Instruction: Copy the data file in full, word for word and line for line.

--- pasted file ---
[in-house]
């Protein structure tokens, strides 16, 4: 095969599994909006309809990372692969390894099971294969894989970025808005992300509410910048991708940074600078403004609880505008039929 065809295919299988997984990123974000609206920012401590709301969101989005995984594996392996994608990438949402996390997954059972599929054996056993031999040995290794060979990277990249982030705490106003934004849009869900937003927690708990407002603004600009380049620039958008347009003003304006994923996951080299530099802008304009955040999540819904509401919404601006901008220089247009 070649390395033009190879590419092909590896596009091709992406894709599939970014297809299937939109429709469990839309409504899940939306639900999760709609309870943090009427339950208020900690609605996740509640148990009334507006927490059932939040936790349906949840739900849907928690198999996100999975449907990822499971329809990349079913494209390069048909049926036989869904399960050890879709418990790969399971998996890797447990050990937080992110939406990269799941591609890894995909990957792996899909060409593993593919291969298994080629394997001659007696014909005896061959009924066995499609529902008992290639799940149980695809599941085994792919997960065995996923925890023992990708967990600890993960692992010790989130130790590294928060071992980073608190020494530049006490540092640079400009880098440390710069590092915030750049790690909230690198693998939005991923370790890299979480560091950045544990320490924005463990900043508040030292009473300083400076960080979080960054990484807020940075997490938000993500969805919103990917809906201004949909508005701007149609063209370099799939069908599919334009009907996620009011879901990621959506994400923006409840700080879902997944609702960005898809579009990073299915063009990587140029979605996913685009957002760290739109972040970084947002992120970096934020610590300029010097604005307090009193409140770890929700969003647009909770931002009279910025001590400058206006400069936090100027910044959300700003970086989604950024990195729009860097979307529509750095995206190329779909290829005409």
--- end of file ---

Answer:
[in-house]
């Protein structure tokens, strides 16, 4: 095969599994909006309809990372692969390894099971294969894989970025808005992300509410910048991708940074600078403004609880505008039929 065809295919299988997984990123974000609206920012401590709301969101989005995984594996392996994608990438949402996390997954059972599929054996056993031999040995290794060979990277990249982030705490106003934004849009869900937003927690708990407002603004600009380049620039958008347009003003304006994923996951080299530099802008304009955040999540819904509401919404601006901008220089247009 070649390395033009190879590419092909590896596009091709992406894709599939970014297809299937939109429709469990839309409504899940939306639900999760709609309870943090009427339950208020900690609605996740509640148990009334507006927490059932939040936790349906949840739900849907928690198999996100999975449907990822499971329809990349079913494209390069048909049926036989869904399960050890879709418990790969399971998996890797447990050990937080992110939406990269799941591609890894995909990957792996899909060409593993593919291969298994080629394997001659007696014909005896061959009924066995499609529902008992290639799940149980695809599941085994792919997960065995996923925890023992990708967990600890993960692992010790989130130790590294928060071992980073608190020494530049006490540092640079400009880098440390710069590092915030750049790690909230690198693998939005991923370790890299979480560091950045544990320490924005463990900043508040030292009473300083400076960080979080960054990484807020940075997490938000993500969805919103990917809906201004949909508005701007149609063209370099799939069908599919334009009907996620009011879901990621959506994400923006409840700080879902997944609702960005898809579009990073299915063009990587140029979605996913685009957002760290739109972040970084947002992120970096934020610590300029010097604005307090009193409140770890929700969003647009909770931002009279910025001590400058206006400069936090100027910044959300700003970086989604950024990195729009860097979307529509750095995206190329779909290829005409």